As a result, under the garb of newsprint, traders started importing writing, printing and coated varieties of paper in huge quantities at zero percent duty. Due to prevailing depressed

international trade, the imported material was much cheaper as compared to the Indian material and also availability was an additional benefit of credit which ran into months at a significant low rate of interest. Indian manufacturers, on the other hand, could extend their credit just up to one month. Thus prices took a downward trend and inventories started piling up.

To Illustrate

The current newsprint demand is approximately 630 000 tons. The domestic production during 1995-96 was approximately 412 000 tons (i.e., 65 percent of the demand), thus leaving a gap of 218 000 tons to be filled up by imports. However, due to cheaper imports of imported newsprint, the volume of imports have gone up to some 345 000 tons in the same year.


The producer performance for the first half of 1996-97 are way down as compared to the same period in the previous year. Stocks have piled up heavily. Tamil Nadu Newsprint Ltd. (TNPL), the Indian newsprint giant, posted its bottom line as almost half for the first half of the current fiscal year, as compared to the first half in the previous year. As a result, most of the machines dedicated to producing newsprint in the country have ceased their operations or conveniently gone into an extended repair-and-modernization period. TNPL has also reportedly not made any newsprint for the last three months and still nurses huge stocks, Aurangabad Paper has for the first time in its history been closed for the last quarter. Another giant, Hindustan Newsprint and Papers Ltd. (HNPL) reduced its output from 9 000 to 5 000 tons per month and still carries 10 000 tons in stocks. However, the demand growth for paper and paperboard is stable. The above demand is expected to grow at a rate of 7.8 percent. The growth rate for the different varieties of paper and paperboard is expected to be as below:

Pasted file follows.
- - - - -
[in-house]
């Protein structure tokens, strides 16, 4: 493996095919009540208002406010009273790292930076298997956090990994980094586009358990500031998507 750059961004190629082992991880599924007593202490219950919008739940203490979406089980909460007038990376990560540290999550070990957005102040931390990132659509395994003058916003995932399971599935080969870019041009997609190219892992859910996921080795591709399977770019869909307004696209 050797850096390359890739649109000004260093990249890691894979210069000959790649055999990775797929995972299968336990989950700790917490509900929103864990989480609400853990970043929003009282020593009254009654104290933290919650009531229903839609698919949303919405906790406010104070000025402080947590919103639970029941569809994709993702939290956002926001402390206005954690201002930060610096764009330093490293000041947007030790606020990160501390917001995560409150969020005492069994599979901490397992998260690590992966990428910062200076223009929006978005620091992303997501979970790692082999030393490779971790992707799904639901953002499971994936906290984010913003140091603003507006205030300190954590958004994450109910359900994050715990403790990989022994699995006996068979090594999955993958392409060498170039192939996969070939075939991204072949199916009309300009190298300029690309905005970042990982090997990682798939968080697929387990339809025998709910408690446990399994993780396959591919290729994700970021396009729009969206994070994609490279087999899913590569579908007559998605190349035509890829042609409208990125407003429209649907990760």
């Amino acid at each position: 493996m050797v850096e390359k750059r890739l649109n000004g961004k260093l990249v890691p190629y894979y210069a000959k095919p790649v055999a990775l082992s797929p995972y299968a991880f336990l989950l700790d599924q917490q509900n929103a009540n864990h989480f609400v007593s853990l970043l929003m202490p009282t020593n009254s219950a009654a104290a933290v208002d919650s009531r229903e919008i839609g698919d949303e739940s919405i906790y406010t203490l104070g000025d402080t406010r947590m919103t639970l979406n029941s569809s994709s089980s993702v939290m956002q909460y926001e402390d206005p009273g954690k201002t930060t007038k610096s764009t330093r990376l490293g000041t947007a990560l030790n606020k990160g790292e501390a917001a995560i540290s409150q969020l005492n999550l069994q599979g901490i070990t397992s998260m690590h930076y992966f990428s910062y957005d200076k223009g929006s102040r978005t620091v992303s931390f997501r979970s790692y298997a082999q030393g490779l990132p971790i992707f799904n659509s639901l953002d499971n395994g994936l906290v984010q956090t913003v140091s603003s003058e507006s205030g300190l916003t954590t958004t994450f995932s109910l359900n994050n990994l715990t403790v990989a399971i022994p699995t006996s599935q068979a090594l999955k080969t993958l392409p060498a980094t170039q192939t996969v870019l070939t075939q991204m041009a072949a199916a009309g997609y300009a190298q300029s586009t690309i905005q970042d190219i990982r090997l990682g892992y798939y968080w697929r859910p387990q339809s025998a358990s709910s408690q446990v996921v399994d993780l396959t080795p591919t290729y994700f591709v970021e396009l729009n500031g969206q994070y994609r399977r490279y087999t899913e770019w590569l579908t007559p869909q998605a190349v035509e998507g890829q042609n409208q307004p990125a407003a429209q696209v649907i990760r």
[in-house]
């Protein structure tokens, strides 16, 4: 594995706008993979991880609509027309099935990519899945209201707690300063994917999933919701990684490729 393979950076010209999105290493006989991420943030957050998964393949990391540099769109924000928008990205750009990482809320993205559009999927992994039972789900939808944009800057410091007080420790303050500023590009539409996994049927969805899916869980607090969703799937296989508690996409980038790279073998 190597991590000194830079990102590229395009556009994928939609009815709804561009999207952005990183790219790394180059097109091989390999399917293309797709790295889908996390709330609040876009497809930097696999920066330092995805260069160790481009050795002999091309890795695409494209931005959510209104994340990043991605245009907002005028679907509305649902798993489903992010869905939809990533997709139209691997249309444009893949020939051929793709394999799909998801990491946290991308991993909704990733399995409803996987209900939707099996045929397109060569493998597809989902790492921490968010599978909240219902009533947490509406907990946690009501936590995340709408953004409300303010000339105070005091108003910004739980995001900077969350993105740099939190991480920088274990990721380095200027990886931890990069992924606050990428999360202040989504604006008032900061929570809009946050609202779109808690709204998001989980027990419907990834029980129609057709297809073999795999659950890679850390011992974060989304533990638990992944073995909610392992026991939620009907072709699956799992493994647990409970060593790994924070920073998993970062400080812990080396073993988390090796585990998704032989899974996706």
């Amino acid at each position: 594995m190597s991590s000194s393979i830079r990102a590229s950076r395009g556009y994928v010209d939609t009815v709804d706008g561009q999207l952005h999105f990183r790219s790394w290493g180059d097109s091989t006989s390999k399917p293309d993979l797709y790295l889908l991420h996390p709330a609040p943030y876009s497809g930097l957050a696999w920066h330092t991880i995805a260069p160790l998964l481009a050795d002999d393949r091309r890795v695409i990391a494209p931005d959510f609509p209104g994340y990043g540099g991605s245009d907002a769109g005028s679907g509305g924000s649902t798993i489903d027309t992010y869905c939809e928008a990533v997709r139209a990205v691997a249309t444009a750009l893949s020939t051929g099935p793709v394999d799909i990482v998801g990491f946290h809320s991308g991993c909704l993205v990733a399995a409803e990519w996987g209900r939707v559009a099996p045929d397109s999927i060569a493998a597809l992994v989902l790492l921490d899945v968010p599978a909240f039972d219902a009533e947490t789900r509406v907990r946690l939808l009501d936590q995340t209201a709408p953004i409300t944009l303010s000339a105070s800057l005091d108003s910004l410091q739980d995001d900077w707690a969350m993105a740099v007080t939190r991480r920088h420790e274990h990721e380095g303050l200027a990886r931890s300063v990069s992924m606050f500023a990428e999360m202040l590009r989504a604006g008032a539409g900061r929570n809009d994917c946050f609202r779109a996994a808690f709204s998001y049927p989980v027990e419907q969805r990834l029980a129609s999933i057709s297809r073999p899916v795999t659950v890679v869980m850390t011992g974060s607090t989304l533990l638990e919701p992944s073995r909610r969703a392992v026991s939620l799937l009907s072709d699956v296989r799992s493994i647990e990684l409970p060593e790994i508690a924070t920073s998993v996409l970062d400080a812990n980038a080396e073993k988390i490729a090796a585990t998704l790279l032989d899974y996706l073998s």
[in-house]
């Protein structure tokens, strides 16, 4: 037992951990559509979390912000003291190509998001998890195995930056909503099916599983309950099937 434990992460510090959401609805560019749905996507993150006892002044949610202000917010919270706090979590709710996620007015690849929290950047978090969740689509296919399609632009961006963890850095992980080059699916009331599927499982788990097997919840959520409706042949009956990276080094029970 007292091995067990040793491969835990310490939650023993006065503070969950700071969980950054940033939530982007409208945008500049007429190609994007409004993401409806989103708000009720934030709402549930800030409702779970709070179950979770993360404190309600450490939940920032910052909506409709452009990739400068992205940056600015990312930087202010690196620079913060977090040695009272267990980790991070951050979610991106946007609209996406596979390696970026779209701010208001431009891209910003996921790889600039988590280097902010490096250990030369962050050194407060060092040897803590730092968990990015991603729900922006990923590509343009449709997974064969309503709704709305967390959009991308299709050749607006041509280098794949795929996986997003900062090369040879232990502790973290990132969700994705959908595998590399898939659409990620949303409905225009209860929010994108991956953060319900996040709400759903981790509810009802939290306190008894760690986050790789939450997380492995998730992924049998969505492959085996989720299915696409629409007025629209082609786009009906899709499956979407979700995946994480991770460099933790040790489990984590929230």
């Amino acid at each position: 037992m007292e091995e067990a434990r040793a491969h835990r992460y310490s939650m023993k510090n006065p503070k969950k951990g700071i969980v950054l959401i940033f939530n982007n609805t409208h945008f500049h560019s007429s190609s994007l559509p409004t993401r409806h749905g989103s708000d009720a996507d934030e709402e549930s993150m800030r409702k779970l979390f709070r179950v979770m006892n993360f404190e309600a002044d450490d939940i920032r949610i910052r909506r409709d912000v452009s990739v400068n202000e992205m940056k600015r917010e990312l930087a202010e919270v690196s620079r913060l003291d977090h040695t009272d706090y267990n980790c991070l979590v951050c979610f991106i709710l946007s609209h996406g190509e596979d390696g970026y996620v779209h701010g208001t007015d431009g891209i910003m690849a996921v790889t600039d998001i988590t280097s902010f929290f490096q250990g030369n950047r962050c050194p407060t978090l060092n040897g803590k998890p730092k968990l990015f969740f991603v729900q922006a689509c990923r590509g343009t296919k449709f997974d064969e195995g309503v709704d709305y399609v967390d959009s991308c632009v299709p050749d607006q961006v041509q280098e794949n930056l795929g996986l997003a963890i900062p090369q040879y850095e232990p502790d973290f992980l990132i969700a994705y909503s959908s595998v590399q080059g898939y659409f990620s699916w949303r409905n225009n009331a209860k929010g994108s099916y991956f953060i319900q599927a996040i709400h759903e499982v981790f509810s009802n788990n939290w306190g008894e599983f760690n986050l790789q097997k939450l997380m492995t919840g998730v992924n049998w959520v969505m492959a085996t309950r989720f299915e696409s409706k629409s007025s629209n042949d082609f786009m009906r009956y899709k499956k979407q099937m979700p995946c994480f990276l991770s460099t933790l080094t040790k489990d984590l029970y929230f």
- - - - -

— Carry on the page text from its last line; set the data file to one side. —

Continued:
Cultural Paper 6.7  percent

Industrial paper 8.2  percent

Speciality paper 7.0  percent

After understanding the problems, the Government of India has recently imposed 10 percent custom duty on newsprint and has excluded newsprint from the OGL list. A few more steps are being considered during this year's budget proposal, due on 28 February 1997.

New Investments/Expansions

In the wake of international competition and reduced tariffs on imported paper, most of the companies are reconsidering announced expansion plans and slowing down their implementation until they arrive at the economic scale of operation, appropriate technology and indication of market trends.